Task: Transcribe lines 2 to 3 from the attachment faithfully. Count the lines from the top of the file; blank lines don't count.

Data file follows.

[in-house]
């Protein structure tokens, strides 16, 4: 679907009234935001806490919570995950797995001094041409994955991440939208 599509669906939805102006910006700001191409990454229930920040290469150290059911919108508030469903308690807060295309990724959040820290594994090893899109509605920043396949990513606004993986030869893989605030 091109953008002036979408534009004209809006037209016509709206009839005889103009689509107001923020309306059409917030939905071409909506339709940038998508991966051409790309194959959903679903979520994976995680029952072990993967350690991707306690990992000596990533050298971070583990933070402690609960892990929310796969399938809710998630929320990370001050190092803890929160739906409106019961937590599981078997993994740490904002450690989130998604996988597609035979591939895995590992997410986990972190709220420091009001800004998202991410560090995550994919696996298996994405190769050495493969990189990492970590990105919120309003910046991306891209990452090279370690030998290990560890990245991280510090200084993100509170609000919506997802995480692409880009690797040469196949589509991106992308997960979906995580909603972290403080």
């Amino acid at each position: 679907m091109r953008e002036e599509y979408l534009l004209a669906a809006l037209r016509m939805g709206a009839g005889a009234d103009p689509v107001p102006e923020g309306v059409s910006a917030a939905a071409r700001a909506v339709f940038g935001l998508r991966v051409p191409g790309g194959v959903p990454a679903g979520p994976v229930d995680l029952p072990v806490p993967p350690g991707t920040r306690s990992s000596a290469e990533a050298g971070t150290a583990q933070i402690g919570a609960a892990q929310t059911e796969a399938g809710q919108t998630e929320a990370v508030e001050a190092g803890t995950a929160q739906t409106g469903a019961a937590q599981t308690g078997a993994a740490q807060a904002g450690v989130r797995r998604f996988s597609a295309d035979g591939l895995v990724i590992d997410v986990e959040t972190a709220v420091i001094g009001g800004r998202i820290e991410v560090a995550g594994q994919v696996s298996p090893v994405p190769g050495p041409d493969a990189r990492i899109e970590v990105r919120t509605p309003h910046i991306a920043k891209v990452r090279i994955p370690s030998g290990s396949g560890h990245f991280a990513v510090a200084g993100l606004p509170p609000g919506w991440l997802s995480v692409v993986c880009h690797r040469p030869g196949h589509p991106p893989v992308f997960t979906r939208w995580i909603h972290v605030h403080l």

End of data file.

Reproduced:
């Protein structure tokens, strides 16, 4: 679907009234935001806490919570995950797995001094041409994955991440939208 599509669906939805102006910006700001191409990454229930920040290469150290059911919108508030469903308690807060295309990724959040820290594994090893899109509605920043396949990513606004993986030869893989605030 091109953008002036979408534009004209809006037209016509709206009839005889103009689509107001923020309306059409917030939905071409909506339709940038998508991966051409790309194959959903679903979520994976995680029952072990993967350690991707306690990992000596990533050298971070583990933070402690609960892990929310796969399938809710998630929320990370001050190092803890929160739906409106019961937590599981078997993994740490904002450690989130998604996988597609035979591939895995590992997410986990972190709220420091009001800004998202991410560090995550994919696996298996994405190769050495493969990189990492970590990105919120309003910046991306891209990452090279370690030998290990560890990245991280510090200084993100509170609000919506997802995480692409880009690797040469196949589509991106992308997960979906995580909603972290403080």
């Amino acid at each position: 679907m091109r953008e002036e599509y979408l534009l004209a669906a809006l037209r016509m939805g709206a009839g005889a009234d103009p689509v107001p102006e923020g309306v059409s910006a917030a939905a071409r700001a909506v339709f940038g935001l998508r991966v051409p191409g790309g194959v959903p990454a679903g979520p994976v229930d995680l029952p072990v806490p993967p350690g991707t920040r306690s990992s000596a290469e990533a050298g971070t150290a583990q933070i402690g919570a609960a892990q929310t059911e796969a399938g809710q919108t998630e929320a990370v508030e001050a190092g803890t995950a929160q739906t409106g469903a019961a937590q599981t308690g078997a993994a740490q807060a904002g450690v989130r797995r998604f996988s597609a295309d035979g591939l895995v990724i590992d997410v986990e959040t972190a709220v420091i001094g009001g800004r998202i820290e991410v560090a995550g594994q994919v696996s298996p090893v994405p190769g050495p041409d493969a990189r990492i899109e970590v990105r919120t509605p309003h910046i991306a920043k891209v990452r090279i994955p370690s030998g290990s396949g560890h990245f991280a990513v510090a200084g993100l606004p509170p609000g919506w991440l997802s995480v692409v993986c880009h690797r040469p030869g196949h589509p991106p893989v992308f997960t979906r939208w995580i909603h972290v605030h403080l």